Following last week's List of 7 Obscure RPGs I Wish Had Sequels, there were so many incredible suggestions from Kotaku readers that we're doing it again.
The list below includes RPGs and action RPGs readers wanted sequels for. It references titles that are likely more obscure than not, from games that don't already have sequels to RPGs that didn't get the attention they deserved the first time around. The dreamscape of unmade RPG sequels is vast and we're featuring comments directly from Kotaku readers to help us traverse it.
With 176 recruitable NPCs that have their own schedules, each encounter is a new journey, a narrative spawning one of the eponymous Radiata Stories. Humorous, charming, with gorgeous cell-shaded animation, this RPG, developed by tri-Ace and published by Square Enix, introduced one of the most revolutionary mechanics in RPGs−kicking. You could kick almost anyone or anything, often leading to duels, sometimes to treasure, and revealing the main character's greatest power: his indestructible feet. Here's what at least one reader had to say:
I'd add one more to the list: Radiata Stories for the PS2. That game was a breath of fresh air. One of the few PS2 original IP JRPGs which got me hooked from start to finish. It wasn't too serious on itself, but it had a lot of touching moments in addition to the humor. Recruiting various characters rocked, and the tweaked Tri-Ace battle system was great to play with. Soundtrack was jazzy and addictive; it's the only Tri-Ace game I know of that wasn't composed by Motoi Sakuraba, but Iwardre still managed to make excellent music for it which rivals Sakuraba's stuff.
The Japanese name for Crystalis was a tad more dramatic than its American counterpart: "God Slayer: Sonata of the Far Away Sky." The main protagonist, Mesia, was a scientist waking from 100 years of cryogenic sleep after a nuclear war destroyed the planet. It was the first exposure to steampunk many had before they knew what steampunk was. While some have called it a Zelda clone, its mix of fantasy and science fiction made it a unique hybrid, just as much inspired by Miyazaki as Miyamoto. Emperor Draygon wanted to take over the "Tower's" weapon systems to control the whole world (or at least what was left of it). He didn't reckon having to deal with the power of a futuristic Einstein who would combine the powers of Wind, Fire, Thunder, and Water to crush him. Don't mess with science.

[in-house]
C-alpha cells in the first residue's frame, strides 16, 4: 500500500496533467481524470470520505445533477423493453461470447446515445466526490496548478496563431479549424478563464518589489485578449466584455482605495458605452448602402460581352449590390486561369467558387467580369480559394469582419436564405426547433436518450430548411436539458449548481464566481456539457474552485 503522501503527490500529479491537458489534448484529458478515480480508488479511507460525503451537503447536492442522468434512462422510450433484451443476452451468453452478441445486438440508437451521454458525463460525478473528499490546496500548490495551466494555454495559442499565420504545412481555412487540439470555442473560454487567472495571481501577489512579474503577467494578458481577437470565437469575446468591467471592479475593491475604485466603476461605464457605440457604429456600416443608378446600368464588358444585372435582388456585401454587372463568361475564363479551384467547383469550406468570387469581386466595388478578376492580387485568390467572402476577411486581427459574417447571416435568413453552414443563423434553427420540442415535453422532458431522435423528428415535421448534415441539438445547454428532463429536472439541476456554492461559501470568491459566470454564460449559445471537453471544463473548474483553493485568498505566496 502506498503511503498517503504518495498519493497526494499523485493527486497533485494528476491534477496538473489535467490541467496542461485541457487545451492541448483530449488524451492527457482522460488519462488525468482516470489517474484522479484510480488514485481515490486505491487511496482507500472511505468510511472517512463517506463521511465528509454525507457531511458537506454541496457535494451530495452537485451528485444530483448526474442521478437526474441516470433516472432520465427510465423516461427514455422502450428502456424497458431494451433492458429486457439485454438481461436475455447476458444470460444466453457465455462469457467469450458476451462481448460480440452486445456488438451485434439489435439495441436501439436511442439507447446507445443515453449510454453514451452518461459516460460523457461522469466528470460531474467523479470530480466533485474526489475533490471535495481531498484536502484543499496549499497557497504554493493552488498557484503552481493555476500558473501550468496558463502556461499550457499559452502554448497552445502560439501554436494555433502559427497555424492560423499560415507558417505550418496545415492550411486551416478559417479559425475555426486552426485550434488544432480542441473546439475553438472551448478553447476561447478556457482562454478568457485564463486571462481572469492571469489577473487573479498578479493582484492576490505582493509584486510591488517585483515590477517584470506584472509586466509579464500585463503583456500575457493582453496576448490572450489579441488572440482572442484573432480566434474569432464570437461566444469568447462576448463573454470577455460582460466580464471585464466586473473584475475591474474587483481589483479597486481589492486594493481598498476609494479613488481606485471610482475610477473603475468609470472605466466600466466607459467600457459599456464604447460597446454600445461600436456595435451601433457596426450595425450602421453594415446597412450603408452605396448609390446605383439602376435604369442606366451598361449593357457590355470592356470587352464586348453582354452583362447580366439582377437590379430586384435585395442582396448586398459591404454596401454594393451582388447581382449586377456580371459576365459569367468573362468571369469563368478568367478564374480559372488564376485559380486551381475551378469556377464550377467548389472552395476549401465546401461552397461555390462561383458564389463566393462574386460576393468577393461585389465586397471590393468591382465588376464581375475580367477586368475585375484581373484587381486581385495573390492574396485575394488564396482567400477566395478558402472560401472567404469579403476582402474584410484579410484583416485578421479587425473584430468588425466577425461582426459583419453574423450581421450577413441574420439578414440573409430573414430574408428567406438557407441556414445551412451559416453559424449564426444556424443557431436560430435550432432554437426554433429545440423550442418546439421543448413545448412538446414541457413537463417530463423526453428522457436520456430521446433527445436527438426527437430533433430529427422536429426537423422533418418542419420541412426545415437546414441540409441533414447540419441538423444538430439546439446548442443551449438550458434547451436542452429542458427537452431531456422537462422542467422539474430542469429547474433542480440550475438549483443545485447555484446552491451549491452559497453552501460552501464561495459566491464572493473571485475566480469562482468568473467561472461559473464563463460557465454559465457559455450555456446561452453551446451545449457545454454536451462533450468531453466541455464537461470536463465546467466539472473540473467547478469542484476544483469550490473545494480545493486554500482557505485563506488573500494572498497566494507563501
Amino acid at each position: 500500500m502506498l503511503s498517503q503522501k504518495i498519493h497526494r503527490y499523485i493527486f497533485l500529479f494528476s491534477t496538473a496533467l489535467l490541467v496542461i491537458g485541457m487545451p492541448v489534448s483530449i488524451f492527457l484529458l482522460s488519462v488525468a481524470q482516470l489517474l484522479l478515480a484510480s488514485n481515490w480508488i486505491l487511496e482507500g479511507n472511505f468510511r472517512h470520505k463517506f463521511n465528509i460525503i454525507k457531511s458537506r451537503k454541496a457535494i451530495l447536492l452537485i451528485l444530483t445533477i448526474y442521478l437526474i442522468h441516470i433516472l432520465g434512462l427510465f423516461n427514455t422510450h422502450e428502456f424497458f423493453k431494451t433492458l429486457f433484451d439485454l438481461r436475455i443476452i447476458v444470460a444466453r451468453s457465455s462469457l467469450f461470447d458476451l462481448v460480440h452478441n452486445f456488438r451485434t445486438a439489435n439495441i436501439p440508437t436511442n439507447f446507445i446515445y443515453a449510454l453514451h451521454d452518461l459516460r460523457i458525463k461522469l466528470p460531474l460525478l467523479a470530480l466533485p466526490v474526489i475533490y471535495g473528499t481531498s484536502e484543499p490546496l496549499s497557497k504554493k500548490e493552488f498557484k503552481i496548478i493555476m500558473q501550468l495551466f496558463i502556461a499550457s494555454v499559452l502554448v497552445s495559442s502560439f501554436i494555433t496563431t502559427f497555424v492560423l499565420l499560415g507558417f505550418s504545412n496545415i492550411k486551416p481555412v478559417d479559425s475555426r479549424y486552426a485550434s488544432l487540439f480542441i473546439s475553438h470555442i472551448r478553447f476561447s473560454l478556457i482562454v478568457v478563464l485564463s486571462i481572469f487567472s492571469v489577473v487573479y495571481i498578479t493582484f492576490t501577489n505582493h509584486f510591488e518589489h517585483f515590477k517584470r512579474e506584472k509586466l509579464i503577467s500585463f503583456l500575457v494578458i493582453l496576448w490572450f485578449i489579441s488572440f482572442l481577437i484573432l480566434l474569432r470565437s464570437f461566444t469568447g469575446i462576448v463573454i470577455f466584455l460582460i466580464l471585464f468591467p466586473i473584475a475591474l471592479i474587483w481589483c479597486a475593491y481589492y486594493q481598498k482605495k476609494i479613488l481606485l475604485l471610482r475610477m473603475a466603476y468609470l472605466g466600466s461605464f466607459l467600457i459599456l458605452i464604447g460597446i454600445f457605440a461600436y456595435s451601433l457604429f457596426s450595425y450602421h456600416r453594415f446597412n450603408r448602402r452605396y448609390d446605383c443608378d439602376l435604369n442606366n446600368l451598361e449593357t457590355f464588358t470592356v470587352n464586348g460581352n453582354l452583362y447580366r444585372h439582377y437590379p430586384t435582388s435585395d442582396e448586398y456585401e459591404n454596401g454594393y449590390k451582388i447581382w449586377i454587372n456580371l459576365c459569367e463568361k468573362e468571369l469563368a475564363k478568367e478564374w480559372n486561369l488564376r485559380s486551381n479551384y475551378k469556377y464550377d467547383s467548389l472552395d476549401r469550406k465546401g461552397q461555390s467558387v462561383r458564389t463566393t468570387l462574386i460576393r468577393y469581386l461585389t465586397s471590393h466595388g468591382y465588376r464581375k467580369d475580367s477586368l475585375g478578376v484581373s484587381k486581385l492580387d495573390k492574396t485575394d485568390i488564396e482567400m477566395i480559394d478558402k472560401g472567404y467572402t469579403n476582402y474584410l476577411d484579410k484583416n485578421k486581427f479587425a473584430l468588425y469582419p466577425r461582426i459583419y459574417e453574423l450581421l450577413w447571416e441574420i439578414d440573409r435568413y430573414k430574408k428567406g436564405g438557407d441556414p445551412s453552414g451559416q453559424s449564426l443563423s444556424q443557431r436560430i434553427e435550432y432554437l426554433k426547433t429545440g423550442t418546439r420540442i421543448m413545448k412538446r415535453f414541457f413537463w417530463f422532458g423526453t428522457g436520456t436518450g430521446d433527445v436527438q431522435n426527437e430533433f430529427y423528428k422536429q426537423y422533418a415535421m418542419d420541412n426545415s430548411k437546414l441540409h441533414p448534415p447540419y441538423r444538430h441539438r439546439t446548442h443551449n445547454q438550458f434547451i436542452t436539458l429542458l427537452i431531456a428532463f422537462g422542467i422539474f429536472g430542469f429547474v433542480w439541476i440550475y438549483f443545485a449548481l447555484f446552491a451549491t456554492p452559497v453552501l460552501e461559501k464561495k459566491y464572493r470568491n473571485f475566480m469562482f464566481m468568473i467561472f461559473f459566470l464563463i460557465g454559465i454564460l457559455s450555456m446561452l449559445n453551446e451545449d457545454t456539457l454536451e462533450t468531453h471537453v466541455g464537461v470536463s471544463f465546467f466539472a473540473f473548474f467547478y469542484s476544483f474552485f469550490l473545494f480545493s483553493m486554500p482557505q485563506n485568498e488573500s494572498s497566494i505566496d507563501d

PresidentObama himself had this to say:
My old school vote would be for Crystalis on the NES. Probably the only Zelda clone I have ever played that was at least as fun as Zelda, if not more so. The game had (for the time) a truly original and compelling story where you explored a land of magic that had come after a land of technology had been destroyed by (it's implied) nuclear war. It also had a really playful sense of humor among all the dark happenings.
While nothing less than the galaxy is at stake in Rogue Galaxy from Level-5 (the fantastic developers behind games like DQ8 and Dark Cloud), we became addicted to Insectron Tournaments. What was it about those tiny bugs that intrigued us so much? This is an action-RPG, not a turn-based one. So the combat, with customizable weapons and the Revelation Flow system for upgrading abilities, made for a more dynamic type of battle. Jaster Rogue proved RPGs could buck the trend of static fights and go rogue.
Or as Darastryx puts it:
Holy crap I forgot about this game. To this day, one of my biggest regrets is allowing my ex to keep my copy when we broke up, in exchange I got FFXII. Looking back on it now, almost eight years later, I'm pretty sure I got the wrong end of that deal. Because copies online still go for pretty high price. I'm not even sure why I liked it, it was pretty trope-ridden game that played out kind of like Star Wars: A New Hope did. I'm not calling it bad, it didn't really do anything new. But it did do what it did well, and for all of it's tropiness, it was very charming in it's theme and universe.
Skies of Arcadia
Phantasy Star with pirates and airships. Sounds awesome, especially as they're from the same development team. But many found the game to be extremely difficult. To put it more bluntly, it kicked our asses. With numerous random battles and unforgiving difficulty, the main reason this game wasn't on the original list was because we didn't get very far. Time to brush off the old Dreamcast, bust out the memory card, and takes off for the skies one more time in the hopes of getting just a little bit further.
If they just pulled the ship battles from Skies of Arcadia and made that a game, I would be in heaven. That is what really drew me into the game was that nice little wrinkle.